The award ceremony emphasized that the Japanese are very innovative within the small spaces they have to work with, and simplicity really works well with this. The designs were elegant and aesthetically pleasing, however, I cannot help but be a fan of native plants that encourage wildlife and am hoping to see them used in future designs. Maybe, once I’ve mastered some more of the language… this is something I can help to do!

After the event, it was great to be able to talk to some of the YKK representatives and learn more about their work. A very interesting and fun day out of the office! I would like to thank Hayano san and YKK AP for the warm invitation and reception during the award ceremony.

Jasmine

My first few weeks at Niwashyu as an intern

テーマ:“日記”
とても面白い!(...Or very interesting!) I have been initiated into a very hard working team, with a friendly, positive and determined attitude towards work. I began my internship by learning how to do the landscape design drawings of birds-eye and perspective views for clients. I love to draw, so this was a great start and something I look forward to doing more of.


English clotted cream gifts meet Japanese adzuki bean sweets!

Since then, I have been getting my hands covered in my favourite stuff – soil! The maintenance work has been physically tough (no exercise needed in the evening / weekend!) But it keeps you fit and there's always an美味しい (tasty) lunch! During this work, I’ve had the chance to help choose plants, giving me an awareness of the seasonality of this work and the species available for city dwellers to grow. I have enjoyed meeting each of Niwashyu’s clients thus far, and learning about their preferences for garden plants. I have noted there is a general liking of low maintenance evergreens and subtle colours. Additionally, there seems to be a preference towards English and contemporary Japanese garden styles, rather than traditional Japanese gardens. I would like to take the opportunity during this blog post to ask Niwashyu clients how wildlife other than plants (for example, birds, bees, insects etc.) are considered in the garden – are these a part of the decisions made when choosing plants?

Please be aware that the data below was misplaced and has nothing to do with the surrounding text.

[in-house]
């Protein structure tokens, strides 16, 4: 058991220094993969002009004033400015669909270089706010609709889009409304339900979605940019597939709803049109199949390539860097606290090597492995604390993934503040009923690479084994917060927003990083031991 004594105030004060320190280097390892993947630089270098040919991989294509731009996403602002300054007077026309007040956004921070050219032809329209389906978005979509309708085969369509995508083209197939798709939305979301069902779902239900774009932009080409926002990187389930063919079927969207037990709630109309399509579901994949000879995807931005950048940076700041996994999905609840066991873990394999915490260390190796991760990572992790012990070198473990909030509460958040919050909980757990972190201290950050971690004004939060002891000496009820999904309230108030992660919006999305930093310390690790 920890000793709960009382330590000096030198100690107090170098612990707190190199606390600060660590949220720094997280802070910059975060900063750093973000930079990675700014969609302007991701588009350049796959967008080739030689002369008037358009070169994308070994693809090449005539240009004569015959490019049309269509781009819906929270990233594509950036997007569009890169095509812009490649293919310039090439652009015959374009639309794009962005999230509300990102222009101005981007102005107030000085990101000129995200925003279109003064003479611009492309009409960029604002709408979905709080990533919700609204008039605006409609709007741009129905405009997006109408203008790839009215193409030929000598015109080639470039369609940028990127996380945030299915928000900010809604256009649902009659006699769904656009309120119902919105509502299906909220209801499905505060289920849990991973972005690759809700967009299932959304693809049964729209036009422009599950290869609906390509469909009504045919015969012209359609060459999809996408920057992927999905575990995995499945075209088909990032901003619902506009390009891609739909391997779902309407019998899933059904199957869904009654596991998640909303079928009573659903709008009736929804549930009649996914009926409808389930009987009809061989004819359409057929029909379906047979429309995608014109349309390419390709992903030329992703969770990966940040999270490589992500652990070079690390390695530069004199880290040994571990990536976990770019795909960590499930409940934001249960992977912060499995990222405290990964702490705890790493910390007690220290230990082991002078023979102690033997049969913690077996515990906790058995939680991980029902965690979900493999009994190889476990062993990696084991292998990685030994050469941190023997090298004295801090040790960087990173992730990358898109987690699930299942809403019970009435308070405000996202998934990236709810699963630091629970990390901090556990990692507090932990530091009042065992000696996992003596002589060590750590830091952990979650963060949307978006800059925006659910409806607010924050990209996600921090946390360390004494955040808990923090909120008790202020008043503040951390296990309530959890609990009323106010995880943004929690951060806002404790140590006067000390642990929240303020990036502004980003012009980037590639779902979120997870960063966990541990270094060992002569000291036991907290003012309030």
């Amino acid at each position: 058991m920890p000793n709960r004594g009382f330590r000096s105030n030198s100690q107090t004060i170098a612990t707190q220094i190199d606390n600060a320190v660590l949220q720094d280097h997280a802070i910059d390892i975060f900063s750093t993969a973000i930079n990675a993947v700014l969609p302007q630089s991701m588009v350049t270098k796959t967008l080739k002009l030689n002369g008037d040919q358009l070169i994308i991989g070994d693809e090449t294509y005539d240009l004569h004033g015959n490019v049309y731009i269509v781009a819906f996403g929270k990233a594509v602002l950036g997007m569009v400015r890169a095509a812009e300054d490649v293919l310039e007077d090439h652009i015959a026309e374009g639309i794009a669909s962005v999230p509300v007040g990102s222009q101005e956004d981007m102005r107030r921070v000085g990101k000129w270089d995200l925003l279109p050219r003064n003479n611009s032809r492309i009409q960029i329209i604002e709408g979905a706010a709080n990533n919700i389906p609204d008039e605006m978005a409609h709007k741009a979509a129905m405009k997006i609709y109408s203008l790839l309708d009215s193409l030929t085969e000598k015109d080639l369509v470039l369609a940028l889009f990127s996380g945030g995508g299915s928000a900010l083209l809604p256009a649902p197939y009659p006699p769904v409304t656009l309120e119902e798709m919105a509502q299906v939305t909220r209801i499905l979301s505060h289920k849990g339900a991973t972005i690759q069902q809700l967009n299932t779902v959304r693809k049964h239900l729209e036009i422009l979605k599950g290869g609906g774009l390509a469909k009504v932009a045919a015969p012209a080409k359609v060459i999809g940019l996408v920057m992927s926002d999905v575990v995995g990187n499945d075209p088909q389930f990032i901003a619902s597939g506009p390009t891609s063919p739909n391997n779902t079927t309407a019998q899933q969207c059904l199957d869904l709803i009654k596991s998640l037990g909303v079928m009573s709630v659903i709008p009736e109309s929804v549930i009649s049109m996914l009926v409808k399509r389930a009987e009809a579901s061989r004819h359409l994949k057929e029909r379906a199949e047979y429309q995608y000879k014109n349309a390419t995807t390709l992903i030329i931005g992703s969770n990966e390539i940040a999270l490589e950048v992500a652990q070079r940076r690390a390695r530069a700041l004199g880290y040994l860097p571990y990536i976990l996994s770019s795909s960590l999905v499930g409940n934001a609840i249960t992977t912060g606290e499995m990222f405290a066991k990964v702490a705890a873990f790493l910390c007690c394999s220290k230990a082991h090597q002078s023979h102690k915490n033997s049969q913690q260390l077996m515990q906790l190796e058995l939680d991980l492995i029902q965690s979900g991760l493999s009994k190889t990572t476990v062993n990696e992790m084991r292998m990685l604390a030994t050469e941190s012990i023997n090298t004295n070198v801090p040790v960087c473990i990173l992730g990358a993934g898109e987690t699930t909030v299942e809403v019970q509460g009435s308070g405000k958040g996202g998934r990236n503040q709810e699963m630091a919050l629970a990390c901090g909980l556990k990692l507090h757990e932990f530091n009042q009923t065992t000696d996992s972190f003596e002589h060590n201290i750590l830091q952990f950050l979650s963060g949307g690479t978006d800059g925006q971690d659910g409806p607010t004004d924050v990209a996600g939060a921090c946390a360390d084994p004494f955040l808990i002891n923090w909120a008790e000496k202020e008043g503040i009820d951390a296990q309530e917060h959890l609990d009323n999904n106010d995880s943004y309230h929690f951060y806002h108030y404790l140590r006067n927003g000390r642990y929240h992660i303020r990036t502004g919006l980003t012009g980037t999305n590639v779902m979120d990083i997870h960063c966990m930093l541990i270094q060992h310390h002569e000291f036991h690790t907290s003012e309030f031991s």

Arranging flowers chosen from the garden center for a client’s balcony.

Currently, English gardeners are learning more about the importance of wildlife in gardens (both urban and rural), and as a consequence are incorporating more native, bee friendly flowers into garden designs. This recent development in garden design has been inspired by a greater awareness of global bee population decline due to loss of food and living space from farming and urban expansion. Is this something that modern Japanese gardens will also adapt?

Something that may be of inspiration to Tokyo gardeners is some of the leading work already happening in 銀座 (Ginza) - http://www.thinktheearth.net/thinkdaily/report/2010/10/rpt-54.html#page-3

More information about the importance of using bee friendly plants can be seen here - https://www.rhs.org.uk/science/conservation-biodiversity/wildlife/encourage-wildlife-to-your-garden/plants-for-pollinators

So, it’s been a busy first few weeks, but highly productive and educational! I’m looking forward to the rest of my time here, meeting more clients and understanding what they want from their urban gardens.

Jasmine